Joan Aiken Bridle the Wind Puffin 1986 (1983)
In the chaotic years that are the aftermath of the Napoleonic Wars young Felix Brooke is journeying from England to his home in Galicia in Spain when he is shipwrecked off the Basque coast of France, thus precipitating the strange sequence of events in this novel. He convalesces at the fictional Abbey of St Just de Seignanx, on the French coast near Bayonne (very much like Mont-St-Michel in France or St Michael’s Mount in Cornwall) but finds that due to a form of amnesia partly brought on by a supernatural happening he has lost three months of his life. Rescuing Juan, a youngster his own age, from hanging, he helps them both escape the terrifying Abbot Father Vespasian by trekking east before crossing the Pyrenees on their way to hoped-for freedom in Spain. But, not unexpectedly, things don’t go to plan as they are haunted by the memory of the Abbot and chased by a group of brigands.
As always with Joan Aiken there is a comforting depth of assurance in her handling of people, places and plotting. Her evocation of the early nineteenth-century Basque country feels very realistic, both through historic details such as costume and language as well as through geography (it’s possible to follow most of the two youngsters’ journey on modern maps); having done family walks on the French side of the Pyrenees and gone skiing on the Spanish side, I loved being reminded of the wild, picturesque and still very Romantic scenery typical of these mountains. Aiken also conjures up an authentic sense of the supernatural, from folk charms to Felix’s sense of Fate, from Gothick descriptions of landscape to physical portrayals of their pursuers who uncannily appear when least expected.
Into all of this she weaves sheer poetry, from short epigrams through snatches of ballads to epic prose, as the two fugitives traverse the singular terrain of the Atlantic Pyrenees. This is magic realism of a distinct quality, all the more effective for being aimed without condescension at a young adult audience. Aiken doesn’t minimise the existence of cruelty and death in her world, but she does so without gratuitous violence or crudity.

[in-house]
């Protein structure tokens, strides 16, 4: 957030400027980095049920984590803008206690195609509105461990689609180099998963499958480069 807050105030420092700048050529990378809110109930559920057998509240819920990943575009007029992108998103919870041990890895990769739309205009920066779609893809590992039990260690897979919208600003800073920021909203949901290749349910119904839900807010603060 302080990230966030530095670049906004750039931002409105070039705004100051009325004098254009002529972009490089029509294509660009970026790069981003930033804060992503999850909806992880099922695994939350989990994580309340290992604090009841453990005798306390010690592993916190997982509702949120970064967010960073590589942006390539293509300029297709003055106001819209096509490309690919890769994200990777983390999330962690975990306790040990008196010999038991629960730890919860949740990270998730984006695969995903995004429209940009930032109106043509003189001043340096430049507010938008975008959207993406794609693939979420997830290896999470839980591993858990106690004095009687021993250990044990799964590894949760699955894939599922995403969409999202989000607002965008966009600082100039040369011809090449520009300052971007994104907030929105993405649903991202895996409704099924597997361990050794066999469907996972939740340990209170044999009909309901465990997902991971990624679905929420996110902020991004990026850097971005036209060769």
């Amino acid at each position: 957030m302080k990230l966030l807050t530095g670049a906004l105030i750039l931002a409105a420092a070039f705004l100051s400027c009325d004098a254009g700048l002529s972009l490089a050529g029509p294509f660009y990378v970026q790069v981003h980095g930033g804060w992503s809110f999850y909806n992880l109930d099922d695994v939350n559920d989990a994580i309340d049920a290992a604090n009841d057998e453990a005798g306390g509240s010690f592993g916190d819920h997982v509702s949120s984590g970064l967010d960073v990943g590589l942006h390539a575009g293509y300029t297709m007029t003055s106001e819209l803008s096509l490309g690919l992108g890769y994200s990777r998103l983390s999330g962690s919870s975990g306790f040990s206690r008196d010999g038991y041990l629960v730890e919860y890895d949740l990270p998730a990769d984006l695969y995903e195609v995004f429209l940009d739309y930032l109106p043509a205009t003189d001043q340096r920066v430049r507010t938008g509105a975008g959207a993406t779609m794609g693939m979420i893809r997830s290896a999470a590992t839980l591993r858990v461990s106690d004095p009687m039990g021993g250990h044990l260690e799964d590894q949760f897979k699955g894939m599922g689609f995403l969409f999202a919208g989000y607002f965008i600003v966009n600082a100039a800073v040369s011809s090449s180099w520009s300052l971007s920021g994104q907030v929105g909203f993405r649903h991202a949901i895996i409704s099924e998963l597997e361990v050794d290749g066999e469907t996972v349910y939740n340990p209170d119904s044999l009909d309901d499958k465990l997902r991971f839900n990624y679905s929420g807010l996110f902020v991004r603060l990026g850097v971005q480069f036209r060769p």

The middle tale of a trilogy featuring Felix Brooke (Go Saddle the Sea was the first of the three), Bridle the Wind also introduces us to the intriguing figure of Juan, whose secret we discover in the closing pages of the novel. Having invested so much in the latter, we are to hope that we will meet Juan again in the final part, The Teeth of the Gale. That this is virtually certain to be the case is suggested by Aiken’s elder brother John being the dedicatee; Juan is of course the Spanish form of John, while Joan is the female version of the same name. Investing your fiction with aspects of your personal life and experiences is often a guarantee of commitment to your creations and, as here, inspires confidence in your readers that behind the fiction lie authentic emotions.
The Puffin edition has the wonderful line drawings of Pat Marriott which add hugely to the atmosphere of the books. The illustrations reminded me somewhat of the equally wonderful Edward Ardizzone; but though it’s been claimed that American artist Edward Gorey illustrated early Joan Aiken books “as Pat Marriott”, the truth of the matter is that Pat Marriott did indeed produce the pictures credited to her (she died in 2002, two years before Aiken) while Gorey illustrated many of the covers for US editions of Aiken’s Wolves books. (I am indebted to Ann Giles, aka as Bookwitch, for putting me right on this.) I would strongly recommend searching out illustrated editions of these works because, as a certain young lady said, what is the use of a book without pictures? But, at the very least, seek out these new editions.